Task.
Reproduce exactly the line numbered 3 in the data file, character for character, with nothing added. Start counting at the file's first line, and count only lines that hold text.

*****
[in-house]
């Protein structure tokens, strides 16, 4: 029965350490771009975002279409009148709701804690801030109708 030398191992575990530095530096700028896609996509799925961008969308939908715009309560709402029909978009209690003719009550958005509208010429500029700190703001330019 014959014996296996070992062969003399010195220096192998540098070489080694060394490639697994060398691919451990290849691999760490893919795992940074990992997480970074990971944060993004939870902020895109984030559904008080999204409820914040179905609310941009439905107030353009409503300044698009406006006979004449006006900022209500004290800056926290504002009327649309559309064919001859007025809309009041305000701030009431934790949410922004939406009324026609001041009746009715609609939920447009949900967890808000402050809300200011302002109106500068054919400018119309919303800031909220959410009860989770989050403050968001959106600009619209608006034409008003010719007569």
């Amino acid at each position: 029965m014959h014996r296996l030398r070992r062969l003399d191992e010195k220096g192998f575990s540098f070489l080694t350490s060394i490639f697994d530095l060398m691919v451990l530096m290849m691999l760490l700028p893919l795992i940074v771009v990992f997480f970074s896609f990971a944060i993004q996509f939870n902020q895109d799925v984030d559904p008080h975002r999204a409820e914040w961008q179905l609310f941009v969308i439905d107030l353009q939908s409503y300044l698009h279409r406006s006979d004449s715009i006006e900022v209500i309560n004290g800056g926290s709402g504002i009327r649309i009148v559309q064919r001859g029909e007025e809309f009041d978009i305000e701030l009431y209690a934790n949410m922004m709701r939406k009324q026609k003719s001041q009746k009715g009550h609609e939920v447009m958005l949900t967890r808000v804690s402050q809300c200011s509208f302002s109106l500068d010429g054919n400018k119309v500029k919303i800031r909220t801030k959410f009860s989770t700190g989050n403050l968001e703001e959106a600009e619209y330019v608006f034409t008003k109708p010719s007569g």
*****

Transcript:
């Amino acid at each position: 029965m014959h014996r296996l030398r070992r062969l003399d191992e010195k220096g192998f575990s540098f070489l080694t350490s060394i490639f697994d530095l060398m691919v451990l530096m290849m691999l760490l700028p893919l795992i940074v771009v990992f997480f970074s896609f990971a944060i993004q996509f939870n902020q895109d799925v984030d559904p008080h975002r999204a409820e914040w961008q179905l609310f941009v969308i439905d107030l353009q939908s409503y300044l698009h279409r406006s006979d004449s715009i006006e900022v209500i309560n004290g800056g926290s709402g504002i009327r649309i009148v559309q064919r001859g029909e007025e809309f009041d978009i305000e701030l009431y209690a934790n949410m922004m709701r939406k009324q026609k003719s001041q009746k009715g009550h609609e939920v447009m958005l949900t967890r808000v804690s402050q809300c200011s509208f302002s109106l500068d010429g054919n400018k119309v500029k919303i800031r909220t801030k959410f009860s989770t700190g989050n403050l968001e703001e959106a600009e619209y330019v608006f034409t008003k109708p010719s007569g």